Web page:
Feeds
80%
Apple iMac

Apple 24in iMac (March 2009)

Not enough of an upgrade?

  • alert
  • submit to reddit

Choosing a cloud hosting partner with confidence

Again, the prices of all these models seem to be slowly creeping upwards when compared to their predecessors, and it’s both disappointing and puzzling that Apple is increasing its prices during a recession. Apple’s pricing has been a lot more competitive since it adopted the same Intel processors as all its PC rivals, and it would be a shame if it risked losing its recent market share gains by returning to its high-priced habits of old.

Apple iMac 24in

Bye-bye, Firewire 400...

And, of course, there’s the little matter of Intel’s new Core i7 processor, which is nowhere to be seen in the new iMac range. We wouldn’t expect to see the i7 in the lower-end models, but its omission in even the high-end £1799 model looks like a missed opportunity. At the moment, the i7 is still mainly being used in high-end gaming machines, and that’s a market that Apple just doesn’t operate in, so they’re not risking too much by passing it up for now.

Even leaving the i7 aside, there's still no quad-core option available, even to folk wanting a build-to-order machine. All three speed grades of iMac still use a Core 2 Duo processor. Yes, they're laptop CPUs, but Intel does make a four-core chip for notebooks. Cooling shouldn't be that much of an issue, surely?

Apple iMac 24in

A laptop on a stick

Verdict

If you’re looking for a compact and stylish desktop machine then the new iMac will fit the bill very nicely. The 24in, mid-range model reviewed here is certainly the most powerful iMac we’ve ever seen. But nobody buys a Mac just because they want an extra few MHz here or there. We can’t help remembering that the original iMac was a low-cost machine with an exciting design that sold like hot cakes and rescued Apple from oblivion in the process. You do get significantly more bang for your buck with the latest models, but it’s a little worrying that you now have to budget the best part of £1000 even for the cheapest model.

But more than anything else, this latest update just seems rather unadventurous. Mac fans are used to seeing exciting new designs from Apple on a regular basis – and they got that just a few months ago with the totally redesigned MacBook. At the moment, it’s the MacBook that is really Apple’s flagship product and we’d like to see a more ambitious iMac upgrade that restored it to its former glory once more. ®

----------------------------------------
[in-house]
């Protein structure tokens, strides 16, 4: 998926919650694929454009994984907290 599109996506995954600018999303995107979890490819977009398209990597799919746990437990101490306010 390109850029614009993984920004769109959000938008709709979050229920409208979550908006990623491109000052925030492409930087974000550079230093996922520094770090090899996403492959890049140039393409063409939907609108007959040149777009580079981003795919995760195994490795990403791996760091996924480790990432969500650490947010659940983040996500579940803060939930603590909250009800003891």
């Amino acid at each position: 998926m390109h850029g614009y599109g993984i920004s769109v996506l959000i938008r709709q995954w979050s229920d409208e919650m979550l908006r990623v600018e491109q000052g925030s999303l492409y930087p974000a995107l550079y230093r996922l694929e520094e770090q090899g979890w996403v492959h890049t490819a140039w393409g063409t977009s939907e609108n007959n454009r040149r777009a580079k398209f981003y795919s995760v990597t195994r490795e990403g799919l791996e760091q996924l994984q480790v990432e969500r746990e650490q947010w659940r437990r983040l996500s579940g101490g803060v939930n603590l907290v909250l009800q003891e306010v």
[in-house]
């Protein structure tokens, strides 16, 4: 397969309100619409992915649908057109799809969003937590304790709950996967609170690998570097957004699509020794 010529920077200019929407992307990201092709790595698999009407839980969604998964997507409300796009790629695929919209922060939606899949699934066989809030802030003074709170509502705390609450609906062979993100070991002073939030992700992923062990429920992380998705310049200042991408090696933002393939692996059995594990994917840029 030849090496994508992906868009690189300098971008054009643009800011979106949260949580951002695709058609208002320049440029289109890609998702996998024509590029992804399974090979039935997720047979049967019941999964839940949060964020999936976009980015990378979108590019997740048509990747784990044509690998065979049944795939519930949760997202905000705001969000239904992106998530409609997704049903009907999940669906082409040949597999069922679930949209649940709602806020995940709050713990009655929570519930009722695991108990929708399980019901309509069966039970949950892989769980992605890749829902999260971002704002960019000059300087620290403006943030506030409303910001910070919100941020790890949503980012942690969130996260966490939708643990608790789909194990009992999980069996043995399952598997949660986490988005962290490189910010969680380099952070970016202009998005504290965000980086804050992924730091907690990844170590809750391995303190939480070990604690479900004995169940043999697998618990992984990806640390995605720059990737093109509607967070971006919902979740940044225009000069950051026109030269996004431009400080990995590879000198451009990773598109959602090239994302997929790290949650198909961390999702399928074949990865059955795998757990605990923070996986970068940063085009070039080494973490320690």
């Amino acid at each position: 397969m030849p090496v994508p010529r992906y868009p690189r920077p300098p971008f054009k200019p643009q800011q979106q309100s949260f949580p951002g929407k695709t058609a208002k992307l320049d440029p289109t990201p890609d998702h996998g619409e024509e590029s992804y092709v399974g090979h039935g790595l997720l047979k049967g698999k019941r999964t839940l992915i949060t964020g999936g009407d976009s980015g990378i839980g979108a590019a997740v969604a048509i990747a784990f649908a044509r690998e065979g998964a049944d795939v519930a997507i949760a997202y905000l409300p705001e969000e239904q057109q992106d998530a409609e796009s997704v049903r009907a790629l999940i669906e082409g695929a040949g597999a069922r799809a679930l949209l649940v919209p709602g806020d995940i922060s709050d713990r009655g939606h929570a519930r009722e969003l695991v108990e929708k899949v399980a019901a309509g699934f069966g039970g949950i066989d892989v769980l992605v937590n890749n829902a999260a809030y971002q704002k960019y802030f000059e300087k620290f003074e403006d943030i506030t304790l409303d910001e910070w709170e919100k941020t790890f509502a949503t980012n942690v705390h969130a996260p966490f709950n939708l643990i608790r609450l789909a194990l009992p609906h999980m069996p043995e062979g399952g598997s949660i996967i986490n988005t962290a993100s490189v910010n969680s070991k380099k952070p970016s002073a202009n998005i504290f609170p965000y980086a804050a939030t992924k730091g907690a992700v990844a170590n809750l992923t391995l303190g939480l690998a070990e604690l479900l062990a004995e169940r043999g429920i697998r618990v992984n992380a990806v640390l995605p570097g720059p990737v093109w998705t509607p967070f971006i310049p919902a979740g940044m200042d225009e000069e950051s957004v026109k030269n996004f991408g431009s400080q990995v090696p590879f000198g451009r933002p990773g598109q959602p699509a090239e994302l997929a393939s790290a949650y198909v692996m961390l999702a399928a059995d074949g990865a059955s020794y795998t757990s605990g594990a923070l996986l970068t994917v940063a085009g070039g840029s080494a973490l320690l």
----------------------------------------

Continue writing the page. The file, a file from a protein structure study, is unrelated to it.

More Mac Reviews...


MacBook Pro 17in (Early 2009)

MacBook Pro 15in (Late 2008)

MacBook (Late 2008)

White MacBook (Early 2009)

Intelligent flash storage arrays

80%
Apple iMac

Apple 24in iMac (March 2009)

As stylish as ever, and more powerful than before, but the price is slowly creeping upwards
Price: £949 (20in) £1199-1799 (24in) As reviewed: £1499 RRP

More from The Register

next story
Xperia Z3: Crikey, Sony – ANOTHER flagship phondleslab?
The Fourth Amendment... and it IS better
Don't wait for that big iPad, order a NEXUS 9 instead, industry little bird says
Google said to debut next big slab, Android L ahead of Apple event
Microsoft to enter the STRUGGLE of the HUMAN WRIST
It's not just a thumb war, it's total digit war
Back to the ... drawing board: 'Hoverboard' will disappoint Marty McFly wannabes
Buzzing board (and some future apps) leave a lot to be desired
Chipmaker FTDI bricking counterfeit kit
USB-serial imitators whacked by driver update
A drone of one's own: Reg buyers' guide for UAV fanciers
Hardware: Check. Software: Huh? Licence: Licence...?
The Apple launch AS IT HAPPENED: Totally SERIOUS coverage, not for haters
Fandroids, Windows Phone fringe-oids – you wouldn't understand
Apple SILENCES Bose, YANKS headphones from stores
The, er, Beats go on after noise-cancelling spat
prev story

Whitepapers

Cloud and hybrid-cloud data protection for VMware
Learn how quick and easy it is to configure backups and perform restores for VMware environments.
A strategic approach to identity relationship management
ForgeRock commissioned Forrester to evaluate companies’ IAM practices and requirements when it comes to customer-facing scenarios versus employee-facing ones.
High Performance for All
While HPC is not new, it has traditionally been seen as a specialist area – is it now geared up to meet more mainstream requirements?
Three 1TB solid state scorchers up for grabs
Big SSDs can be expensive but think big and think free because you could be the lucky winner of one of three 1TB Samsung SSD 840 EVO drives that we’re giving away worth over £300 apiece.
Security for virtualized datacentres
Legacy security solutions are inefficient due to the architectural differences between physical and virtual environments.